Reproductive biology of the "Copey" snail Melongena melongena (Linnaeus, 1758) in Cispata Bay on the Caribbean coast of Colombia

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Authors: Sandra Hernandez and Wolfgang B. Stotz
Date: Dec. 2004
From: Journal of Shellfish Research(Vol. 23, Issue 3)
Publisher: National Shellfisheries Association, Inc.
Document Type: Article
Length: 4,242 words

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ABSTRACT The reproductive cycle of the "Copey" snail Melongena melongena at Cispata Bay was examined from October 1998 to September 1999. Gonad maturation was studied through macroscopic and microscopic observations on the gonads of females >70 mm (total shell height), showing that individuals were mature throughout the year, but with a period of maximal maturity in March which coincided with the time of maximum recruitment. The mean size at first maturity was 52 mm for males and 65 mm for females. A small number of intersex individuals (4%) (masculinized females, with a normally developed ovary and a rudimentary penis; feminized males with a normally developed testis and gonopore) occurred at intermediate sizes. The proportion of males in the population decreases with the increase in individual size, with only females present at the biggest sampled size-class (mean size of 98.5 mm shell height), suggesting protandric hermaphroditism. If this is proven to be true, artisanal fishing preferring larger animals, could severely interfere in the success of reproduction.

KEYWORDS: Reproductive cycle, Melongena melongena, Caribbean, protandric hermaphroditism, intersex,.


The "Copey" snail Melongena melongena (Linnaeus, 1758) is widely distributed in the Gulf of Mexico, the Caribbean and the Antilles. The snail lives on the shallow areas of coastal lagoons, mangroves and estuaries, being an important component of the fauna on soft or muddy bottoms. The snail tends to concentrate on areas with high densities of its prey, which are bivalves, other gastropods, ascidians and carrion (Hathaway & Woodburn 1961, Hawkins 1973, Rodriguez 1976, Flores 1980, Cosel 1986, Morton 1986, Dalby 1989, Villareal 1989, Bowling 1994). Considering this behavior, fishers sometimes use mangrove roots, covered with the mitilid Mytilopsis soller as bait, letting the snails aggregate on the bait from one day to the next. The method of collection of these snails includes walking over the bottom and locating the snails beneath the mud with the foot. By doing this, the fishers are not able to discriminate size, all sizes being fished. M. melongena attains sizes up to 200 mm of shell height (Clench & Turner 1956, Abbott 1974, Flores 1980, Diaz & Puyana, 1994). In Cispata Bay individuals between 12 and 151 mm shell height are found, the mean size of capture being 57 mm.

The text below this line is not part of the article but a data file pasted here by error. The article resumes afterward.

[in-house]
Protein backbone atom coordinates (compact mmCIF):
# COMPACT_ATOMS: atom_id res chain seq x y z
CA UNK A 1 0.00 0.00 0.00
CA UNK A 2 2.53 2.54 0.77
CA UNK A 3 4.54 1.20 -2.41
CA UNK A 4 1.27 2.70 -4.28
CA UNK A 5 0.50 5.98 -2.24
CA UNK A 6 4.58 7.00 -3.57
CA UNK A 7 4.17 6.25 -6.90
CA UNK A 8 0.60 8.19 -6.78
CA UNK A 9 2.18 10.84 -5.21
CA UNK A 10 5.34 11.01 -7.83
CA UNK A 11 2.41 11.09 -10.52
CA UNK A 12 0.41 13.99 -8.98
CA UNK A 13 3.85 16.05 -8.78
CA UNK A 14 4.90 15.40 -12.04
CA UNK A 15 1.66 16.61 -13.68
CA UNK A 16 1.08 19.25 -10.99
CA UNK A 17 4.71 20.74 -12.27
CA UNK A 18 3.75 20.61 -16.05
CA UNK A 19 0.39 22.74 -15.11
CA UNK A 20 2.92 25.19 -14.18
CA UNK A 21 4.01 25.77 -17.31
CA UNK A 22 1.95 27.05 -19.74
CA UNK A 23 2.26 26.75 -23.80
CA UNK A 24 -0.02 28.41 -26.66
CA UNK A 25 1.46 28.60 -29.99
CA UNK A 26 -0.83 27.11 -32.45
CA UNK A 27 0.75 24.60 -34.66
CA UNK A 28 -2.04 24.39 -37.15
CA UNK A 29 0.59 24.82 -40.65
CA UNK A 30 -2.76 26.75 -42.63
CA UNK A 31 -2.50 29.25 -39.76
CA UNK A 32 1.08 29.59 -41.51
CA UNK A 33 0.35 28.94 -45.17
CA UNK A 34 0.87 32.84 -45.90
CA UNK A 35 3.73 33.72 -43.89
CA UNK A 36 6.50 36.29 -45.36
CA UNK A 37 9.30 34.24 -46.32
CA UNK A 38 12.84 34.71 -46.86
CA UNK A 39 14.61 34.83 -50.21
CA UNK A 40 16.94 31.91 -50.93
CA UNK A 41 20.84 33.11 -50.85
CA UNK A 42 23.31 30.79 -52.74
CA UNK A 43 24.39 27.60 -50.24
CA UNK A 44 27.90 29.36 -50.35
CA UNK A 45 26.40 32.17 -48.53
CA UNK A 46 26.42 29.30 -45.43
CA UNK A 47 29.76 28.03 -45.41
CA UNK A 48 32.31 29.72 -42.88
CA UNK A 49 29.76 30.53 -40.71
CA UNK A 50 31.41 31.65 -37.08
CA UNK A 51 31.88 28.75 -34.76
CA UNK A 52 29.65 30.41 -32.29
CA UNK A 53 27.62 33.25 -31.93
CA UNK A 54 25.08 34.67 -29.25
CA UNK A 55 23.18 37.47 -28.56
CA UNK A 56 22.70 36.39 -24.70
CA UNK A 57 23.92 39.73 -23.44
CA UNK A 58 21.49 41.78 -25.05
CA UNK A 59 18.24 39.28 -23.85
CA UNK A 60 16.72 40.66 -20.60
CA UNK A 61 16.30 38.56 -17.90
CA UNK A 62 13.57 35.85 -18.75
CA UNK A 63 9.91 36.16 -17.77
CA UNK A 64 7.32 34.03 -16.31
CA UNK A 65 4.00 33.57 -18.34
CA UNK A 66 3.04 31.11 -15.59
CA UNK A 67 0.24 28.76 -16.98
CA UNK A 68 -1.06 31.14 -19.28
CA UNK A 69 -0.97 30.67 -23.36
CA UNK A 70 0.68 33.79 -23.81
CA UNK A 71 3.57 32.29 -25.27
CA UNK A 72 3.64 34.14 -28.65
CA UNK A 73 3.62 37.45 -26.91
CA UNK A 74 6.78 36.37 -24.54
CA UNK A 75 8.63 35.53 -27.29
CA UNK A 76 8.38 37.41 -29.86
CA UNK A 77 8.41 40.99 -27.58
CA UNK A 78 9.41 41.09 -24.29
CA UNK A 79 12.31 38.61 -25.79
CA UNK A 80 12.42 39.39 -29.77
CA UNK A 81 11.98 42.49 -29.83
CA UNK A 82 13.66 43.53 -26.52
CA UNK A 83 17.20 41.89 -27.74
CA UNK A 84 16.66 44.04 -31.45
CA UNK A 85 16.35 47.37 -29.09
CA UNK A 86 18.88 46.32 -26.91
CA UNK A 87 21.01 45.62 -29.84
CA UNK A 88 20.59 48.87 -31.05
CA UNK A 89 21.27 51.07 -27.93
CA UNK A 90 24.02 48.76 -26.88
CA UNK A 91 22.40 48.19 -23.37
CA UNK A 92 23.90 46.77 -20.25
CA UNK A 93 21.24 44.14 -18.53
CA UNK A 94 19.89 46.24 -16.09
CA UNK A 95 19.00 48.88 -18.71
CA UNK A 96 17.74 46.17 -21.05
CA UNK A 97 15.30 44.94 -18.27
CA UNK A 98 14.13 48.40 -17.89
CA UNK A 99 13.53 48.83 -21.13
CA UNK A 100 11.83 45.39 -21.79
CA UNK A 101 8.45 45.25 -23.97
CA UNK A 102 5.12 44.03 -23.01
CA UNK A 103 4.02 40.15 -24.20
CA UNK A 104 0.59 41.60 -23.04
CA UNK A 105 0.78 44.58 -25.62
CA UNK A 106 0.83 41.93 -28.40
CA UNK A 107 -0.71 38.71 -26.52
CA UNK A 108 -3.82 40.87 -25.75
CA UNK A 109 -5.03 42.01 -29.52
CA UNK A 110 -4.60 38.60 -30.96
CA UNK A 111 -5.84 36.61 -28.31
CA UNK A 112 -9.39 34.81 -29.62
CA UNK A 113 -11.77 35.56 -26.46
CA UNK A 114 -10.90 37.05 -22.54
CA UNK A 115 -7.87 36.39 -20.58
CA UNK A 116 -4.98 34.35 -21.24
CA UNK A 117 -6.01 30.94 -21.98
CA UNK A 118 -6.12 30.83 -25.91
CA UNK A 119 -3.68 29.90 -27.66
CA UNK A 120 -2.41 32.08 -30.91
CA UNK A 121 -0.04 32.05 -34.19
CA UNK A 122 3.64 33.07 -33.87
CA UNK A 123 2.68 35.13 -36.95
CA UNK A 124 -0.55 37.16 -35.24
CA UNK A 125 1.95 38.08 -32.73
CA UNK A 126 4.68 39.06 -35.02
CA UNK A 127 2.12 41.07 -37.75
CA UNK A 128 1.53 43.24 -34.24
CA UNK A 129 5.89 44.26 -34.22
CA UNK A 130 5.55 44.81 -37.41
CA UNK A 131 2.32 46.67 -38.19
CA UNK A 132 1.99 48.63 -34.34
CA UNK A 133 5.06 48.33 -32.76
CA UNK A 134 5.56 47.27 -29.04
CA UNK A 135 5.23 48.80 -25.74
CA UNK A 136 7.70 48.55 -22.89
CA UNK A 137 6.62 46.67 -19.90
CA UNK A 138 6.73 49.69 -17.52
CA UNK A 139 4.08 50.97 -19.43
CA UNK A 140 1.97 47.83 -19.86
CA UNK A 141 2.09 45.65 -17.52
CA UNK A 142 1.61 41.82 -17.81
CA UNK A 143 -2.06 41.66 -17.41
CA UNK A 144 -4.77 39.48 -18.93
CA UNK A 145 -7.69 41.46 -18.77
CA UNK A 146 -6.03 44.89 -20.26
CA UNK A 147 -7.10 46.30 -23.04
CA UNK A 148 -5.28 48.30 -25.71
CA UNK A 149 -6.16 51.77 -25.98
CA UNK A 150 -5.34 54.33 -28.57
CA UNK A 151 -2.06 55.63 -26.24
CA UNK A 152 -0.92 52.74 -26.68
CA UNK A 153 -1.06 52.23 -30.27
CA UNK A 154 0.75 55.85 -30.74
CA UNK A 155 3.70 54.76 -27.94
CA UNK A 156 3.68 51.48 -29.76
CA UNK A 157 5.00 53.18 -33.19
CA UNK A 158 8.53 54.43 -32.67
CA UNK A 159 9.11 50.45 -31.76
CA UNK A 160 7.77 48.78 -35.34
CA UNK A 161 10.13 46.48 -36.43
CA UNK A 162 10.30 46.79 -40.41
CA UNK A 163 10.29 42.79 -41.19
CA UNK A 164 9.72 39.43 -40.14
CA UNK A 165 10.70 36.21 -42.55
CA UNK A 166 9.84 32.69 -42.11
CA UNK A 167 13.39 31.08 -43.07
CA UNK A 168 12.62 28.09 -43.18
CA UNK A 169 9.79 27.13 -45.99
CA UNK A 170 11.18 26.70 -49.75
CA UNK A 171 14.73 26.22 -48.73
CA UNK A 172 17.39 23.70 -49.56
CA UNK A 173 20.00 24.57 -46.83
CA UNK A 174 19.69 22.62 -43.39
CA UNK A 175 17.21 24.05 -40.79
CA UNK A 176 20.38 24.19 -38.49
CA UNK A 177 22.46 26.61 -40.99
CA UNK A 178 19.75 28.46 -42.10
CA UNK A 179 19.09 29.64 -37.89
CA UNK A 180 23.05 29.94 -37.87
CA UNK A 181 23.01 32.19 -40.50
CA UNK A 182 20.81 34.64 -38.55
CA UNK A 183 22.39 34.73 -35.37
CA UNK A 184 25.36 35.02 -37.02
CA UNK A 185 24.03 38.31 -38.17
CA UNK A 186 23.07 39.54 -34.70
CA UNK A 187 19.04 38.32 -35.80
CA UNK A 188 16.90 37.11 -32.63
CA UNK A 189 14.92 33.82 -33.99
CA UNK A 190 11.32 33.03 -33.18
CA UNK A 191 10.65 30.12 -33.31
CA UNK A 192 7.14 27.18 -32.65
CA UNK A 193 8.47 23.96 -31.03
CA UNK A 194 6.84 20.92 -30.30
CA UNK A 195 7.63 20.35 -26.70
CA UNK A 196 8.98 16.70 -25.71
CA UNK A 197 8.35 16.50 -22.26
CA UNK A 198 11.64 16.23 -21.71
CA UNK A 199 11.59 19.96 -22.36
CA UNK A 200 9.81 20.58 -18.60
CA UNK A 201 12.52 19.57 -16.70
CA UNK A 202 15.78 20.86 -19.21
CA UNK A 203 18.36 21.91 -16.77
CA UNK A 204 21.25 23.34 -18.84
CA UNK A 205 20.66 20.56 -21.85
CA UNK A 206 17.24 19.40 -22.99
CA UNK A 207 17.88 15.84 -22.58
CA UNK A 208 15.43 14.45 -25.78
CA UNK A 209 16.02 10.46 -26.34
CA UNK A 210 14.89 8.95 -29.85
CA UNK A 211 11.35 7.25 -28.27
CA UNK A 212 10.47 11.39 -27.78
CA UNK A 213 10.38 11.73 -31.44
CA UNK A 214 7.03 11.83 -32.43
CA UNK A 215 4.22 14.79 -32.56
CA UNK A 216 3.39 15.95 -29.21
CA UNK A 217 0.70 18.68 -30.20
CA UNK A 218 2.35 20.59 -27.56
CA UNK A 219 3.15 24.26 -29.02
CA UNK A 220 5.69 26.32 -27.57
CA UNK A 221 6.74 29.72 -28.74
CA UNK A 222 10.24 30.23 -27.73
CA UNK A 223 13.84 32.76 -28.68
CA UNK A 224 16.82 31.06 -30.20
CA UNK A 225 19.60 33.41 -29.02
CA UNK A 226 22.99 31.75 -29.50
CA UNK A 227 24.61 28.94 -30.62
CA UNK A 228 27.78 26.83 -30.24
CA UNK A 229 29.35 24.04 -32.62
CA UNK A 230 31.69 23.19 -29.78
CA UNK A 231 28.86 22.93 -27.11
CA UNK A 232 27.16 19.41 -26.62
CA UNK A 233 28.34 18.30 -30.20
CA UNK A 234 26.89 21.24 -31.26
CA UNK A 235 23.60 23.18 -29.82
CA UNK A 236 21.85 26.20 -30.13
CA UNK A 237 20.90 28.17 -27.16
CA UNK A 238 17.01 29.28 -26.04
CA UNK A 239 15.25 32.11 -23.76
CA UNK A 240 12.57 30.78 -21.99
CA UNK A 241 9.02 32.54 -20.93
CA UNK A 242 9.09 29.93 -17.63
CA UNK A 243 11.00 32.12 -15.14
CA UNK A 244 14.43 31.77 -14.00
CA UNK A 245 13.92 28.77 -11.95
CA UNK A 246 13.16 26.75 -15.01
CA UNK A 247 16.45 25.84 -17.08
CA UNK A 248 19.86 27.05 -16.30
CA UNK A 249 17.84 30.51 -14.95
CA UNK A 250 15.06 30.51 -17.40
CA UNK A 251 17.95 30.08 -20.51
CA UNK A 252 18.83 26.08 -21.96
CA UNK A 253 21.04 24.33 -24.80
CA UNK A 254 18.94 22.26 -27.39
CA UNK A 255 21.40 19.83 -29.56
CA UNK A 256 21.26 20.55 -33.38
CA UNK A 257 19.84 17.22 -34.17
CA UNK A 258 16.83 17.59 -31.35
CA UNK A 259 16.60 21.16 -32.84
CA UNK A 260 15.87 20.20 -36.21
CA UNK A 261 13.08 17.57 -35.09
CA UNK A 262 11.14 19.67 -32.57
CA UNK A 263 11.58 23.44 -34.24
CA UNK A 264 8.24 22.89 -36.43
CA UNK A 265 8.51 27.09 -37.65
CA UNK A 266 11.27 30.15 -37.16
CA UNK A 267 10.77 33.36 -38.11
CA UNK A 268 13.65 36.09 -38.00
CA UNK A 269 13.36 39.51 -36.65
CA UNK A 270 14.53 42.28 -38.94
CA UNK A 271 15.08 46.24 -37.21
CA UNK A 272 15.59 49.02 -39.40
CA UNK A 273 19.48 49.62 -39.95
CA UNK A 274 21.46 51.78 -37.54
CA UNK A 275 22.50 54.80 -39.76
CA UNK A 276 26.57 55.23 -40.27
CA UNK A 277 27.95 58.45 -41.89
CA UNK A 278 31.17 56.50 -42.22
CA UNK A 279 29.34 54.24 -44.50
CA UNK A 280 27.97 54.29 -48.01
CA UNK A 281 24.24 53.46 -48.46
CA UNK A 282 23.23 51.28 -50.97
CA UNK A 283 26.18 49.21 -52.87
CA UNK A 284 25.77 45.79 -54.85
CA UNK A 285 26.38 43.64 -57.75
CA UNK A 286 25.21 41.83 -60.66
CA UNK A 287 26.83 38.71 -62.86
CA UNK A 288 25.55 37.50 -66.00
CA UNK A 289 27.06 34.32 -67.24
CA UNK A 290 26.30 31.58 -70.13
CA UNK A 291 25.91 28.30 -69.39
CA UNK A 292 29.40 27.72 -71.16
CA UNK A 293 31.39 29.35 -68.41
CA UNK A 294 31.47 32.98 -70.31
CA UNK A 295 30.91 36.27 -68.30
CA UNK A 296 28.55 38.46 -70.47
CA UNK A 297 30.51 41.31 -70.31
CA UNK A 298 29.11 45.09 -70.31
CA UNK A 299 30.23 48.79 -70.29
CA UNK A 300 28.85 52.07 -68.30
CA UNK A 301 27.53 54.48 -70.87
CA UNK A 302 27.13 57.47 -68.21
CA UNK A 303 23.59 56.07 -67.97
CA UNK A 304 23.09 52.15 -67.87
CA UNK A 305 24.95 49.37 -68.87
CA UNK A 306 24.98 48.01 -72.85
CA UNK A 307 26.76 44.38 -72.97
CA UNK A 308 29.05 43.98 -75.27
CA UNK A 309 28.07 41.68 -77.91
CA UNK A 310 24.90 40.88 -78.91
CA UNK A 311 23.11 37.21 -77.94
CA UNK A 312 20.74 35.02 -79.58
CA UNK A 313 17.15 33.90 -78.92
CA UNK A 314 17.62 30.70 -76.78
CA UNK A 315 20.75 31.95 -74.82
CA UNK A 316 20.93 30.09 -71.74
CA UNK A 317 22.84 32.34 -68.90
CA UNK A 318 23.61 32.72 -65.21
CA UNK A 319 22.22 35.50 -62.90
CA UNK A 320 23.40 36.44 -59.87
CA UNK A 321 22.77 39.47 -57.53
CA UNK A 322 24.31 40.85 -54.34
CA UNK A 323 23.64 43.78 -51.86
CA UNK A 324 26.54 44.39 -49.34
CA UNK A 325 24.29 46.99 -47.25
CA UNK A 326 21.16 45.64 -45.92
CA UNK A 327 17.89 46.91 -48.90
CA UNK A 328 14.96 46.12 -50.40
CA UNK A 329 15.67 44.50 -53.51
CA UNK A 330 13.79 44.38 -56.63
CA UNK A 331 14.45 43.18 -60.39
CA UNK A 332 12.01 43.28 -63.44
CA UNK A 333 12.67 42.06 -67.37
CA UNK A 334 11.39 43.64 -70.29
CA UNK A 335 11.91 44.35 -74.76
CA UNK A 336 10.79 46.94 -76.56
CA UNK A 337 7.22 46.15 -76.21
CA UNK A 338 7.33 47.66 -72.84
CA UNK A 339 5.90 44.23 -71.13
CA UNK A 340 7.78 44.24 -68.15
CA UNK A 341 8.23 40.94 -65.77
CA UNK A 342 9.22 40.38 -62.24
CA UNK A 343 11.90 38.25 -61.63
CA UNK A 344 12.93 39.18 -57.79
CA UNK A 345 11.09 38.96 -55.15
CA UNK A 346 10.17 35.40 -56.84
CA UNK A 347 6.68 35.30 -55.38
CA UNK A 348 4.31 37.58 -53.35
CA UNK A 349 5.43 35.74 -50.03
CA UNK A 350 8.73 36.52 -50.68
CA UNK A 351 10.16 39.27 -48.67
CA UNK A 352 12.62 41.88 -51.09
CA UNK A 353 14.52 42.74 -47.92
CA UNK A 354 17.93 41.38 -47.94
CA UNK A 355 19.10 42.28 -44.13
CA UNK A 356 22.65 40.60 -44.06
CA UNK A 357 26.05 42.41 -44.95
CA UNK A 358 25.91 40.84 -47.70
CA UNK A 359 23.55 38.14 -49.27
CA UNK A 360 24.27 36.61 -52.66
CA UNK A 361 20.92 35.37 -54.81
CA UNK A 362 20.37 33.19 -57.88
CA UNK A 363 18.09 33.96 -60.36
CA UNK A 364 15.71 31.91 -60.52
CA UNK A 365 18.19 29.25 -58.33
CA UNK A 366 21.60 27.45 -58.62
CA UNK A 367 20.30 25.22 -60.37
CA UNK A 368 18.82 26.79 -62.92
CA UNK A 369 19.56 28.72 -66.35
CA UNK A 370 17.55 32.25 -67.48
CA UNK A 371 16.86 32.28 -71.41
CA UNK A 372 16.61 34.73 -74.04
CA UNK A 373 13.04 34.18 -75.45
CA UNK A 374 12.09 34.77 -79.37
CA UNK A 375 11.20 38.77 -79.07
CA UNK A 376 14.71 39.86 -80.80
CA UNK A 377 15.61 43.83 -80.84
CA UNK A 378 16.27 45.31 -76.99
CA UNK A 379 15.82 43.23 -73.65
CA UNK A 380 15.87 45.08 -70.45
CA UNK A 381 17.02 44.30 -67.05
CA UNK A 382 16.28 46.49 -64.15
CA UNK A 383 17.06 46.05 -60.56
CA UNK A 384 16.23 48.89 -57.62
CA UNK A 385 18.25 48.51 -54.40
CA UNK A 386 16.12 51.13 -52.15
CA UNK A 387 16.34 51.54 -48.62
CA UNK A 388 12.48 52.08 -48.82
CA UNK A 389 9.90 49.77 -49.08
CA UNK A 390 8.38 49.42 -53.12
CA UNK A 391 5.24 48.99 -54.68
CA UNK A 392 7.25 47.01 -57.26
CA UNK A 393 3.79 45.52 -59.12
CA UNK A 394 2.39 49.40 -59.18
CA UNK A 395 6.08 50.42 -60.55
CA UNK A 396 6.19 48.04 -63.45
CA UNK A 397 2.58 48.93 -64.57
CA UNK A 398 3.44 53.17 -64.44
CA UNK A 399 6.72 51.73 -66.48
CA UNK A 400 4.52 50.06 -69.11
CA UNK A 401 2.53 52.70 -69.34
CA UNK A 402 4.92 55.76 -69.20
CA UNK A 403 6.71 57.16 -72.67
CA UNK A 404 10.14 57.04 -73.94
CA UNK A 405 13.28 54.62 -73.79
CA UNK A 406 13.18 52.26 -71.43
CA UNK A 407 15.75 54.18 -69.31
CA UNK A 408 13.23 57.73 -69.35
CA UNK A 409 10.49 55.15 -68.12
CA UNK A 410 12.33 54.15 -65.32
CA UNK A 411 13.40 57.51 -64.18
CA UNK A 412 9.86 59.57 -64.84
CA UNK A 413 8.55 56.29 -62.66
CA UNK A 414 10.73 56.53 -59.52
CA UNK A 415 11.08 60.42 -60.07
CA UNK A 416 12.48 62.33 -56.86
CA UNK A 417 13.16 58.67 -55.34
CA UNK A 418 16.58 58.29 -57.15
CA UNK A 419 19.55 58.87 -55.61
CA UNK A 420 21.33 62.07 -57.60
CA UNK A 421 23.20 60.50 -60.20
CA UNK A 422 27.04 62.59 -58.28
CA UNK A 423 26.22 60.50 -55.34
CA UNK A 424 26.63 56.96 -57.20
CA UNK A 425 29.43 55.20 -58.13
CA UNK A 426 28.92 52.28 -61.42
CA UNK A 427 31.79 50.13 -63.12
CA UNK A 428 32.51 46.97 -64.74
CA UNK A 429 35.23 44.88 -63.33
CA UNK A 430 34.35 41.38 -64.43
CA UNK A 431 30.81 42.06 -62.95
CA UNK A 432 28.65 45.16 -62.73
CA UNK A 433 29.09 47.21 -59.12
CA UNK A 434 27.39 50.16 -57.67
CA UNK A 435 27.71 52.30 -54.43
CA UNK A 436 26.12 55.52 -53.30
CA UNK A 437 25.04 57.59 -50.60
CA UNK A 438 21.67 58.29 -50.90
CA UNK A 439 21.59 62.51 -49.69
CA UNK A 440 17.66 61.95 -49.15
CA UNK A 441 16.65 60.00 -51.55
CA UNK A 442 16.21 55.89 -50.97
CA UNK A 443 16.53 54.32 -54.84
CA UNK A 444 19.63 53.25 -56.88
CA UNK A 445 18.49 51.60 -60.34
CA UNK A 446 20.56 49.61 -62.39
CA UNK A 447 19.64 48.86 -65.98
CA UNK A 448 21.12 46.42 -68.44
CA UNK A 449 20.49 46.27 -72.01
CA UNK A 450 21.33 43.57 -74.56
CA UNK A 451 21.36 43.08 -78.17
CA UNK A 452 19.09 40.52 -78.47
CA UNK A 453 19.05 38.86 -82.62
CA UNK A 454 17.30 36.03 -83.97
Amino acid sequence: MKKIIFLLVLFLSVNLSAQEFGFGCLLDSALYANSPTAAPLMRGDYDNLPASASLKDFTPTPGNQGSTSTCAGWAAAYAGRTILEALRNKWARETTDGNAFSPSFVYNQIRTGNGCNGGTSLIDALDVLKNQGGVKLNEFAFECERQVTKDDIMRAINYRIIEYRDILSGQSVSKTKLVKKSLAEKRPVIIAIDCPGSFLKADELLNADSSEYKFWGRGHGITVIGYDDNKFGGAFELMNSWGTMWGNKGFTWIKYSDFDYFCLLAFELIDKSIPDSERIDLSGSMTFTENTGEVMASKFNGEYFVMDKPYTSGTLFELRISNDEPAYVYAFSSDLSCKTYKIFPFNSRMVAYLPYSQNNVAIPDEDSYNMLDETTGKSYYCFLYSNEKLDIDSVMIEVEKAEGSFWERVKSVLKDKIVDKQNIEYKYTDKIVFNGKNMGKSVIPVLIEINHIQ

M. melongena copulates from December to July in Colombia (Rodriguez 1976) and then produces egg capsules. Egg masses of M. melongena have a common basal layer. The number of capsules produced fluctuates between 27-31, located along a string which measures up to 218 mm in length. Some modified, sterile egg capsules are produced and serve to anchor the egg mass on the soft bottom. This sterile capsules are smaller than fertile capsules, but have the same shape and are spaced approximately 28 mm apart at one end of the string. The average distance between fertile capsules along the string is only 6 mm, this distance getting shorter towards the last capsules produced. Egg masses are mostly buried in soft bottoms close to the vegetation on the coast. The capsules...

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Source Citation
Hernandez, Sandra, and Wolfgang B. Stotz. "Reproductive biology of the 'Copey' snail Melongena melongena (Linnaeus, 1758) in Cispata Bay on the Caribbean coast of Colombia." Journal of Shellfish Research, vol. 23, no. 3, Dec. 2004, pp. 849+. Accessed 26 Nov. 2022.

Gale Document Number: GALE|A130777671